By Wenjing Yang
The U.S. consumer price index recorded its biggest increase in nearly four years in January, led by higher costs for gasoline and signaling that inflation may be gaining momentum.
The CPI, which measures the price changes of certain consumer goods and services purchased by households, climbed a seasonally adjusted 0.6 percent last month after gaining 0.3 percent in December. It was the largest monthly increase since February 2013, according to the U.S. Bureau of Labor Statistics.
The CPI rose 2.5 percent in the 12 months ended January 2017, following a 2.1 percent rise in the year to December. It was the biggest annual increase since March 2012.
Chicago-area consumers interviewed while on lunch break said price increases are noticeable.
Brian Bird, 50, who works at a commercial insurance company in Chicago, said housing is expensive as well as taxes, while prices of gasoline, food and transportation are much the same.
Cynthia Rouse, 52, said that consumer goods especially grocery and food items have become increasingly expensive.
“Our pricing is increasing on our consumer products of where we’re living, and it’s extremely high in Illinois,” Rouse said.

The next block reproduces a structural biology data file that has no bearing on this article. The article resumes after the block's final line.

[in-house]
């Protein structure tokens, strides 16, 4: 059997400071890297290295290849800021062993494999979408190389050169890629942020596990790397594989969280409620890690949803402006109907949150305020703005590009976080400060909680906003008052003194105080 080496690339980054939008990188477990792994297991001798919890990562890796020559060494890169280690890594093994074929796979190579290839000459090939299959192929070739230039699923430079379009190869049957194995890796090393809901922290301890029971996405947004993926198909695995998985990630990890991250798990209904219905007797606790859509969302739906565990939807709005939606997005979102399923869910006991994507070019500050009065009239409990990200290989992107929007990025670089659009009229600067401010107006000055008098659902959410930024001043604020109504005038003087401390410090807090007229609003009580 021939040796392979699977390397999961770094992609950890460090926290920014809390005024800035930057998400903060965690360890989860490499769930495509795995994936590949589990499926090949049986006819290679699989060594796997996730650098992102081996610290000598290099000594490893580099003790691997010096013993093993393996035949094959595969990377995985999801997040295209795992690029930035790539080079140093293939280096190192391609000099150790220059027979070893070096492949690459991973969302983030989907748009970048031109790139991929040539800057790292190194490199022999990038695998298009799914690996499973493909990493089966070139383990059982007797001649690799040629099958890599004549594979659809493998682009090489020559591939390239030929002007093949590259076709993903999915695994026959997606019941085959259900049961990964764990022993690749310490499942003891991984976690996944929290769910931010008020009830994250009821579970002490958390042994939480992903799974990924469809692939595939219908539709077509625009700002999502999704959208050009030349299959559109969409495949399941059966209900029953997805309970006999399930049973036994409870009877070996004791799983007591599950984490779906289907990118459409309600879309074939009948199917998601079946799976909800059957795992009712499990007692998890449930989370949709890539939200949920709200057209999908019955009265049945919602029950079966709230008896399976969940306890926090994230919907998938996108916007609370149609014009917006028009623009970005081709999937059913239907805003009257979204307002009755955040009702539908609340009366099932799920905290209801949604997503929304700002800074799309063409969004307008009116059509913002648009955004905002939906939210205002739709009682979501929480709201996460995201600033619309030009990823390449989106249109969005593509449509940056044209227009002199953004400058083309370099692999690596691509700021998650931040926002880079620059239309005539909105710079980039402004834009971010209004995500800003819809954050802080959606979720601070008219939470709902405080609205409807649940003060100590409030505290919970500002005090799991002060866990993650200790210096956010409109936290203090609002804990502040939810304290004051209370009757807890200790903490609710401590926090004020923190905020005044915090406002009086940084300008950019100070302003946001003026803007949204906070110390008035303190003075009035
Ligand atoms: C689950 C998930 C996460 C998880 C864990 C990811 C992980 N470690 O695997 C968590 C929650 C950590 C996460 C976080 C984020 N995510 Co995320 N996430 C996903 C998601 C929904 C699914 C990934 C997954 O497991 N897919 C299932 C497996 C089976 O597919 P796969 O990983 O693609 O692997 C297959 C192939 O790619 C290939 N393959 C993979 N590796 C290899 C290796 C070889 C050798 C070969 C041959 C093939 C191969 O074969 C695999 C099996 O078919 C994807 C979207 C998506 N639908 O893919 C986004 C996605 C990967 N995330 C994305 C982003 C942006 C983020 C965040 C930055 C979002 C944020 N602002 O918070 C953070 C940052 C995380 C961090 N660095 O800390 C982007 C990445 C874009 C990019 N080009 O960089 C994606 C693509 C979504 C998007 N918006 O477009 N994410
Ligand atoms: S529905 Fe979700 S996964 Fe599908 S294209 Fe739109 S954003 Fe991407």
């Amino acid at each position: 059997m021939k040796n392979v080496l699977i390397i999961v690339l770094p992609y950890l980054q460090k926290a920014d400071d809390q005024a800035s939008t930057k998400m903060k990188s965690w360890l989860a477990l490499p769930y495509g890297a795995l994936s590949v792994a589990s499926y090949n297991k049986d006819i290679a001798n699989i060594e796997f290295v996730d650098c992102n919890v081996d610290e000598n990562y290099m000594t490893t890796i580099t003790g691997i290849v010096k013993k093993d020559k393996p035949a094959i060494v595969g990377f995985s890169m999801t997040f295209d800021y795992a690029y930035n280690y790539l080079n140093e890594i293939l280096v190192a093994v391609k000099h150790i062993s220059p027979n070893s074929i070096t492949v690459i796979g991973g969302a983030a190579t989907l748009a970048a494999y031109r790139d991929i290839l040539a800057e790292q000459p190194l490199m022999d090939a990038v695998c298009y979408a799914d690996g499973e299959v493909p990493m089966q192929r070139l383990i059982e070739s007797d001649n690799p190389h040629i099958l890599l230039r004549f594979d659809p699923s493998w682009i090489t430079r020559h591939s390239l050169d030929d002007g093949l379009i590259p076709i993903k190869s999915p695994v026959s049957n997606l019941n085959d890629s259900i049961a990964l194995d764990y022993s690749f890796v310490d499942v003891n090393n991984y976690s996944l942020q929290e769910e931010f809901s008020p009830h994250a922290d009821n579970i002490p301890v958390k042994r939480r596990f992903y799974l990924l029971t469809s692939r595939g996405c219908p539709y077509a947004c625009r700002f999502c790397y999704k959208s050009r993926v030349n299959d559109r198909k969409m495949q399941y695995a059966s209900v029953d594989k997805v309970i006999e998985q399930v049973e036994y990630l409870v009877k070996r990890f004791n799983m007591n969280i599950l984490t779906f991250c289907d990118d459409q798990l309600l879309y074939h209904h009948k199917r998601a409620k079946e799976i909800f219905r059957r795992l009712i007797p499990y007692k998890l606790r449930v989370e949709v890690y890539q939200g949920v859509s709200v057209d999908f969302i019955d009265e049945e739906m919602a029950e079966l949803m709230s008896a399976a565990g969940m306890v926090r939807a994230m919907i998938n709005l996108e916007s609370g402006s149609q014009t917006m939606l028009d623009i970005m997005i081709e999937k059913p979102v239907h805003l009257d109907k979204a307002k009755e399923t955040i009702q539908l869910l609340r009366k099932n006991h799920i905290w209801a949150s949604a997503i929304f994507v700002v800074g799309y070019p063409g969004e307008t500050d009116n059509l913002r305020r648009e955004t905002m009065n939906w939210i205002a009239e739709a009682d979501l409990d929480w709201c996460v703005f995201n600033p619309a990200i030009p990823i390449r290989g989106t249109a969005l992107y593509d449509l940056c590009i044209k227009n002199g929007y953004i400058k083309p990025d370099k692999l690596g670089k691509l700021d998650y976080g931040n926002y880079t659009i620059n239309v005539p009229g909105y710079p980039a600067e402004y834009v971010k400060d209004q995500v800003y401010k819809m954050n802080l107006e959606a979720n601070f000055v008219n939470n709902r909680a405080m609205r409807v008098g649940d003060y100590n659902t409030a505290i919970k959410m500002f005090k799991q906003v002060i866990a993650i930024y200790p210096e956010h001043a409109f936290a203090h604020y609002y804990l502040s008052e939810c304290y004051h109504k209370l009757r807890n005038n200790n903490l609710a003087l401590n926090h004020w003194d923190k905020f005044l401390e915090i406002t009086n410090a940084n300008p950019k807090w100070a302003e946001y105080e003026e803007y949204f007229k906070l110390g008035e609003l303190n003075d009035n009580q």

Pam Torrence, 45, who works at a healthcare company in Chicago, has not felt price pressures so far, but said she fears healthcare costs could rise if the Affordable Care Act is dismantled by the Trump administration.
The core CPI, which strips out food and energy costs, rose 0.3 percent last month after a 0.2 percent gain in December. For the full year, the core CPI rose 2.3 percent, and puts consumer price inflation above the Federal Open Market Committee’s 2 percent inflation target for two months in a row.
Both headline and core inflation topped expectations of economists surveyed by Bloomberg.
“What we think it shows, and it’s shown over recent months, is that inflation is accelerating,” said Andrew Opdyke, economist at First Trust Portfolios LP, in a phone interview.
Price pressures, in line with economic growth, are likely to remain an upward trend amid expectations of fiscal stimulus from President Donald Trump, who has proposed declining regulations on business and cutting taxes, Opdyke said.
Rising inflation and stronger economy growth, if sustained, may push the Federal Reserve to raise short-term interest rates, Opdyke added.
Federal Reserve Chair Janet Yellen also hinted at another rate hike in her semi-annual report to Congress this week, saying “waiting too long to remove accommodation would be unwise.”
Gasoline prices surged 7.8 percent in January, accounting for nearly half of the rise in the CPI. The energy index increased 4 percent in January and 10.8 percent in 12 months, its largest yearly increase since late 2011.
The indexes for apparel, new vehicles, motor vehicle insurance, and airline fares all rose 0.8 percent or more.
Housing continued its upward march in January. Rents increased 0.3 percent last month and jumped 3.6 percent in the year through January.
The food index increased 0.1 percent after remaining unchanged for six consecutive months, driven by a 0.4 percent increase in prices for food away from home.